To the Barricades. Vol. 34
I had my cravat, vest, apron, and jacket on - all ready, with time on my hands. But something didn't feel right. I couldn't figure it out. Then it hit me. Damn! I don't have my mic transmitter yet. I took everything off and assumed my position - miraculously at the regular time - at the mic station and waited for Jennifer Murphy to come off stage after the cart crash. I was lucky. My brain fart happened backstage and I managed to catch it before I got behind. Sheldon was not quite so fortunate.
He had come off the stage after Norm Sutton said "Monsieur Le Mayor, you are not yourself," and instead of doing what he has done every other performance, standing by in the wings for the next scene, he skipped ahead to his dressing room. He began applying make-up changes, adding some grey to his beard, when all of a sudden he heard Fantine's line which is his cue to move.
In a snap he realized his faux pas and desperately grabbed his coat and hat, flew down the hallway and on to the stage.
I had a different vantage point: backstage right, waiting in the wings for the Innkeeper's Song entrance. Where there should have been "Valjean, at last, we see each other plain....", there was silence.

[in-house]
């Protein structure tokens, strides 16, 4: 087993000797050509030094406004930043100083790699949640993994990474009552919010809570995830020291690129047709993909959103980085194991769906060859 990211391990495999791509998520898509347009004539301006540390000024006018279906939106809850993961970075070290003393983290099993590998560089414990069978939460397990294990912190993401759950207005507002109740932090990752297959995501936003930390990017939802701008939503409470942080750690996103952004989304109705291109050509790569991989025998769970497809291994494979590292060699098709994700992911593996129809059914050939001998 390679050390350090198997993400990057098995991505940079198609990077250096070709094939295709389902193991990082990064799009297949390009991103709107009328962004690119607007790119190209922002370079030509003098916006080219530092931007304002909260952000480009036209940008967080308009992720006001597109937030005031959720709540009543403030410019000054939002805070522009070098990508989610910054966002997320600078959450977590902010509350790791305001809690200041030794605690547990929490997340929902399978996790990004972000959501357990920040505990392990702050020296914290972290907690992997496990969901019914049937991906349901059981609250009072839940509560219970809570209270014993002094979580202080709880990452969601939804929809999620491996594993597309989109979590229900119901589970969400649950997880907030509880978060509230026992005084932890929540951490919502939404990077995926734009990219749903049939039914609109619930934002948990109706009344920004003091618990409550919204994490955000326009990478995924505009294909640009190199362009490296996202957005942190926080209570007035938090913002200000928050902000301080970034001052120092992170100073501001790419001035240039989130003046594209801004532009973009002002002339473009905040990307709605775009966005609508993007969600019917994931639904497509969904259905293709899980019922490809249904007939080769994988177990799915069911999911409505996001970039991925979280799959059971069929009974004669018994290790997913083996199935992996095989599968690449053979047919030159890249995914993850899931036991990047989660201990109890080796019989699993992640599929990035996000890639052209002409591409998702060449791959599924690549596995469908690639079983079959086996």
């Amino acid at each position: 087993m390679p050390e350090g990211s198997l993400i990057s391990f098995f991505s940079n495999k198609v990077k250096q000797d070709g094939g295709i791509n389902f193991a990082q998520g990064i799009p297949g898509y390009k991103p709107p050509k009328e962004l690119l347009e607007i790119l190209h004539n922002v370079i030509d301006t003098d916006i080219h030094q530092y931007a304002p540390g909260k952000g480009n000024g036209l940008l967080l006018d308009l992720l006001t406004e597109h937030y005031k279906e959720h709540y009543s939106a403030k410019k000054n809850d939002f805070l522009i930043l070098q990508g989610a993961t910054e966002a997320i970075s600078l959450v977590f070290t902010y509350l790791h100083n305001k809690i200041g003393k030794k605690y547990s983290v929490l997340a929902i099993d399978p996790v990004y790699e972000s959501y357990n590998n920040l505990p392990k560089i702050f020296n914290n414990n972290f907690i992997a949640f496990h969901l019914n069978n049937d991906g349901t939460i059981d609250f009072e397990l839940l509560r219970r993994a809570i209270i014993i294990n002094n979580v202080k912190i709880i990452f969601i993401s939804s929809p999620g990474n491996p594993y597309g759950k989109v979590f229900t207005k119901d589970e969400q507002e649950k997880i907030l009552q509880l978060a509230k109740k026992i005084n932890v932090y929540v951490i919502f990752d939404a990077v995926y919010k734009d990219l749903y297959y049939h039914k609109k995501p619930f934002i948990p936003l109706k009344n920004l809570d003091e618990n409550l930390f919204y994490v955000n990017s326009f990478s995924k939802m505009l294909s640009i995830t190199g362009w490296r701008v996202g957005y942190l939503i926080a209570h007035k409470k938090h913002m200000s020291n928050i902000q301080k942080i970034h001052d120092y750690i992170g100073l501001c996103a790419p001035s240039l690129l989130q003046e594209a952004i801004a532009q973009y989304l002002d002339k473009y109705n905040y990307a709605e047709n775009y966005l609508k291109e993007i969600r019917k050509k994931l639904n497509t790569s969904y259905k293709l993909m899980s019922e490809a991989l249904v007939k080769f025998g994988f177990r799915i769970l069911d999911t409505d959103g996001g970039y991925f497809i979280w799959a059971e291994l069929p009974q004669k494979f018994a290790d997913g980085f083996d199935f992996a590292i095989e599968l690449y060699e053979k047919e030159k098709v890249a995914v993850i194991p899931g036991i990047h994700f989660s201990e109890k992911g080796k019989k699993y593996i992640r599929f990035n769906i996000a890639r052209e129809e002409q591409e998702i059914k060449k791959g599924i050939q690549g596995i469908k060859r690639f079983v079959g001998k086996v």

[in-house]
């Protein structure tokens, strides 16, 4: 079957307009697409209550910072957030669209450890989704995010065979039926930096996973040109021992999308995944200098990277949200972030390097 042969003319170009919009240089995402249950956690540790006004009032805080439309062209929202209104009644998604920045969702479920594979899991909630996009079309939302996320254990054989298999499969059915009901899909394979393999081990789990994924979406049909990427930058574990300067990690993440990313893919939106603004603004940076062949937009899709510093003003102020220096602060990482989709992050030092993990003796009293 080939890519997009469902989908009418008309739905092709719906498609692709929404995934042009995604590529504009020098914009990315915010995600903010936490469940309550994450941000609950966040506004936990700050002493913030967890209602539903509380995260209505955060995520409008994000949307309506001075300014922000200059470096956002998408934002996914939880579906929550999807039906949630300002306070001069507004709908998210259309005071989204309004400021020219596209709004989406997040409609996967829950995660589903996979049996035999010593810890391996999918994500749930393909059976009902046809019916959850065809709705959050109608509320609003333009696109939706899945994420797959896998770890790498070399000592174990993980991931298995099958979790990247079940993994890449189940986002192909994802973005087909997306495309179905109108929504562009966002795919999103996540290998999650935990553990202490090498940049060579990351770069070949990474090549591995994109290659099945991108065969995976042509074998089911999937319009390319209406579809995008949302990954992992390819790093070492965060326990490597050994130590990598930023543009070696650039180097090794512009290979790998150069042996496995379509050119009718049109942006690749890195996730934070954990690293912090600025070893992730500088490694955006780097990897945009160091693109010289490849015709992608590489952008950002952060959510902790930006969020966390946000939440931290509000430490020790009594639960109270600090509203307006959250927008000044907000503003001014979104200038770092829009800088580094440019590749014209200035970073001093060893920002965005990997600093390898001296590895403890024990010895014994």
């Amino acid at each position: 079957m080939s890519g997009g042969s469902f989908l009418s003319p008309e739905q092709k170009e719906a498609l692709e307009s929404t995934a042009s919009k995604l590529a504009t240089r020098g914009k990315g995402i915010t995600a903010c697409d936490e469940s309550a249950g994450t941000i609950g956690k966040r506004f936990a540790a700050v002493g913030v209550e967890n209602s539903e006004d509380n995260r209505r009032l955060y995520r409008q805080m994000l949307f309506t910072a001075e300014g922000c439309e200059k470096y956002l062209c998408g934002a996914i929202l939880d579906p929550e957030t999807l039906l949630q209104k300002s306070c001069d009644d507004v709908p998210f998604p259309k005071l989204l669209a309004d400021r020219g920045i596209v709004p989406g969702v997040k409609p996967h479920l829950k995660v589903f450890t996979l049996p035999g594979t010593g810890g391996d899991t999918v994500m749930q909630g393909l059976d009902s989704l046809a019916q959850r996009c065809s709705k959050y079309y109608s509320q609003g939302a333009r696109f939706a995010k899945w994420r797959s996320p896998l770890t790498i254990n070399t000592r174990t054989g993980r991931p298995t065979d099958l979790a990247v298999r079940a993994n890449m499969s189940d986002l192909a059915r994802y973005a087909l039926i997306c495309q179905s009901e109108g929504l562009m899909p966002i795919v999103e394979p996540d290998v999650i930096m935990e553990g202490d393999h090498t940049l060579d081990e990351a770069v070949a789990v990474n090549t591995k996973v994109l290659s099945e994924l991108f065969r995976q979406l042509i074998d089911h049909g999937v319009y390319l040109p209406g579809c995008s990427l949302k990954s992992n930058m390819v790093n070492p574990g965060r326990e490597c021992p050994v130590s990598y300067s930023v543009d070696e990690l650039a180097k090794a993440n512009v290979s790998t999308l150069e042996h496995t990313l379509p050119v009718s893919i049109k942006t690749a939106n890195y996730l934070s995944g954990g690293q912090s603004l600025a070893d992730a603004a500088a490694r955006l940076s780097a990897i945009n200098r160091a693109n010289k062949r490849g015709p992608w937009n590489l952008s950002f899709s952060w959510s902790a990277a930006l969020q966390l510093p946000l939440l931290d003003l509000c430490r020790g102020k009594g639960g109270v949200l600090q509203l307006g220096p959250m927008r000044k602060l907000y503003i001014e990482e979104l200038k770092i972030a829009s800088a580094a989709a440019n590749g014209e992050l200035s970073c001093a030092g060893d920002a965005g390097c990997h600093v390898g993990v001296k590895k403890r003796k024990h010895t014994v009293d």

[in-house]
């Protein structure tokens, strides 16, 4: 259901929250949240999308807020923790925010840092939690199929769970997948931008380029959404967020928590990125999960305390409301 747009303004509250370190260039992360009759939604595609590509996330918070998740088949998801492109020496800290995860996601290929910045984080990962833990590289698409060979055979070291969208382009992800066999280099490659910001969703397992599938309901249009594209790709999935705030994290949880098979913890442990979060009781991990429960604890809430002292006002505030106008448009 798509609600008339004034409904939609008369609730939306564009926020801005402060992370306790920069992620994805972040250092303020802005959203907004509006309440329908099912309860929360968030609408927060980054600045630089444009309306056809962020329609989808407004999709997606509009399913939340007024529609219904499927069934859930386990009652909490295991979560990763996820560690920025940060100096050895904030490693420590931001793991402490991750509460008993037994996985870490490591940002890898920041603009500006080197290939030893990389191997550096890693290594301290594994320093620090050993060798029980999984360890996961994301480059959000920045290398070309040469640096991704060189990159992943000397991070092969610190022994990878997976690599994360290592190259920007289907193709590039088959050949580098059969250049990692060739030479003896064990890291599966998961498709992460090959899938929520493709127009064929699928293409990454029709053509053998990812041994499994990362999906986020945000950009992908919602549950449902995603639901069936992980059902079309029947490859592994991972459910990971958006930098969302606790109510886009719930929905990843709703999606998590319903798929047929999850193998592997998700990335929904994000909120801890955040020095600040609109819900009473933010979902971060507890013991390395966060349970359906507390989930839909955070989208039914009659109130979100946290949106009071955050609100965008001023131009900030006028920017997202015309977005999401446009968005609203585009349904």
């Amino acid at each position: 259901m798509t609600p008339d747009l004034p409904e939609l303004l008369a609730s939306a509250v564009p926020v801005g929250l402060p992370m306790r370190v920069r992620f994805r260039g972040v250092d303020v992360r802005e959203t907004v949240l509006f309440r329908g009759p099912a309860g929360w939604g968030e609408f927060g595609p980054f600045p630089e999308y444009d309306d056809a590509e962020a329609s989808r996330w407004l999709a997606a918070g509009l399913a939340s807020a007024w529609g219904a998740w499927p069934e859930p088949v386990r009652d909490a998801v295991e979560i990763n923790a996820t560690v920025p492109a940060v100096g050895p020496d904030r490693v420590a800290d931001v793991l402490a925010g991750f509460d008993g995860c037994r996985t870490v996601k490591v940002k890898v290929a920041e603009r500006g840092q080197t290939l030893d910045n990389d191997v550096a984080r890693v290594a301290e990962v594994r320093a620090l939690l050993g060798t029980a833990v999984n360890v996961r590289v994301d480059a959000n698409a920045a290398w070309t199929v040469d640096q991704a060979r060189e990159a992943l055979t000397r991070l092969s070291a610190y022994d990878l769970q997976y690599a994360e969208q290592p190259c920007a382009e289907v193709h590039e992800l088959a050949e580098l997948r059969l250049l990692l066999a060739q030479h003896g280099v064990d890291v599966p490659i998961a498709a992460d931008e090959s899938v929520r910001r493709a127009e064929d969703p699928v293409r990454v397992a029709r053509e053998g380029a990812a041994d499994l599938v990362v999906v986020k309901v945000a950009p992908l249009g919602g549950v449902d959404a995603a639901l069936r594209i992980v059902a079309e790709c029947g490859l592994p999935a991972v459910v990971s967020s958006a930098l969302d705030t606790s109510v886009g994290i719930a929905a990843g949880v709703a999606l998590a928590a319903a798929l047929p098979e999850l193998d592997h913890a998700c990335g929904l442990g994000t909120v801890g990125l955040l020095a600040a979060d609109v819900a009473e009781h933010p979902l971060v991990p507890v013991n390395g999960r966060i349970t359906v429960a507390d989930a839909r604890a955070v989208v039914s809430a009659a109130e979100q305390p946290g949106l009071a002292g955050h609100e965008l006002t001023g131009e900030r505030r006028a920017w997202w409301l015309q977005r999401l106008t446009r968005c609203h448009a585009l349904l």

My mind instantly tried to process what had gone wrong. Was his mic broken and I just couldn't hear him through the monitors? Was he locked in the bathroom? Was he hurt? I knew something was amiss when Allison (assistant stage manager) went flying by, heading for the dressing room. Time seemed to stand still, when in fact, the total time Tim had to deal with the pleasure of his own company on the stage might have been 10 seconds.
Javert found his place, carried on with the scene like the pro that he is, and the audience was none the wiser.
It was a great performance and the most amazing audience ever. They were incredibly generous with their energy and enthusiasm. We have another full house tonight and a growing one for our closing night show on Sunday evening. Yes, we close on a Sunday!
The superlatives being used to describe this production of Les Mis are inspiring to all of us, words like "Amazing", "Incredible" and "Unforgettable". We hope that if you've been following along, yet you're still teetering on the fence about whether or not to come out, that you make the leap. You'll be glad you did, as you will be elevated by the experience, and convinced that all the hype was not hype at all, rather an honest assessment of a one-of-a-kind opportunity to see a world-class community theatre production of one of the greatest musicals of all time.